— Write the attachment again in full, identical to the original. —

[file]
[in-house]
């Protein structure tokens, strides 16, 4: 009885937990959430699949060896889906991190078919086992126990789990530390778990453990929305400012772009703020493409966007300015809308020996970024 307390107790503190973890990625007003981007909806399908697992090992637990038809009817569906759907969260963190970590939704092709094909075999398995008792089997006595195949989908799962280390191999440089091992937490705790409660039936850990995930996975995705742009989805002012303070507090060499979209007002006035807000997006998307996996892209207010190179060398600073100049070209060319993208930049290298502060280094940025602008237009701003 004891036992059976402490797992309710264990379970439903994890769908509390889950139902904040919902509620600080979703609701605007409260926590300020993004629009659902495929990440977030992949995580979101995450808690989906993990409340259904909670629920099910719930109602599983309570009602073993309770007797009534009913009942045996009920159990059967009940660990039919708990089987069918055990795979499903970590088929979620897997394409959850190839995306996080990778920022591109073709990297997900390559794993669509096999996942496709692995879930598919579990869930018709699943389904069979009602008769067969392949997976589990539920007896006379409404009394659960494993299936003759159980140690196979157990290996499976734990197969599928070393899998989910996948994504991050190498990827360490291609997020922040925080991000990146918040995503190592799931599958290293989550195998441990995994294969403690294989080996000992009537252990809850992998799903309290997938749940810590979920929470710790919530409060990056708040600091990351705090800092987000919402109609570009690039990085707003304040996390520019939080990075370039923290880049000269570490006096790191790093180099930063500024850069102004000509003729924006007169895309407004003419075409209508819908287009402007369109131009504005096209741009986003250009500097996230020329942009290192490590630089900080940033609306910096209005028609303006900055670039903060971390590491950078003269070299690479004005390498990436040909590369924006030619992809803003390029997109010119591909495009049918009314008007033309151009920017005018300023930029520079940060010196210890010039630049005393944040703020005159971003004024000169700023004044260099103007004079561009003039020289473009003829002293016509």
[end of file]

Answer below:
[in-house]
């Protein structure tokens, strides 16, 4: 009885937990959430699949060896889906991190078919086992126990789990530390778990453990929305400012772009703020493409966007300015809308020996970024 307390107790503190973890990625007003981007909806399908697992090992637990038809009817569906759907969260963190970590939704092709094909075999398995008792089997006595195949989908799962280390191999440089091992937490705790409660039936850990995930996975995705742009989805002012303070507090060499979209007002006035807000997006998307996996892209207010190179060398600073100049070209060319993208930049290298502060280094940025602008237009701003 004891036992059976402490797992309710264990379970439903994890769908509390889950139902904040919902509620600080979703609701605007409260926590300020993004629009659902495929990440977030992949995580979101995450808690989906993990409340259904909670629920099910719930109602599983309570009602073993309770007797009534009913009942045996009920159990059967009940660990039919708990089987069918055990795979499903970590088929979620897997394409959850190839995306996080990778920022591109073709990297997900390559794993669509096999996942496709692995879930598919579990869930018709699943389904069979009602008769067969392949997976589990539920007896006379409404009394659960494993299936003759159980140690196979157990290996499976734990197969599928070393899998989910996948994504991050190498990827360490291609997020922040925080991000990146918040995503190592799931599958290293989550195998441990995994294969403690294989080996000992009537252990809850992998799903309290997938749940810590979920929470710790919530409060990056708040600091990351705090800092987000919402109609570009690039990085707003304040996390520019939080990075370039923290880049000269570490006096790191790093180099930063500024850069102004000509003729924006007169895309407004003419075409209508819908287009402007369109131009504005096209741009986003250009500097996230020329942009290192490590630089900080940033609306910096209005028609303006900055670039903060971390590491950078003269070299690479004005390498990436040909590369924006030619992809803003390029997109010119591909495009049918009314008007033309151009920017005018300023930029520079940060010196210890010039630049005393944040703020005159971003004024000169700023004044260099103007004079561009003039020289473009003829002293016509």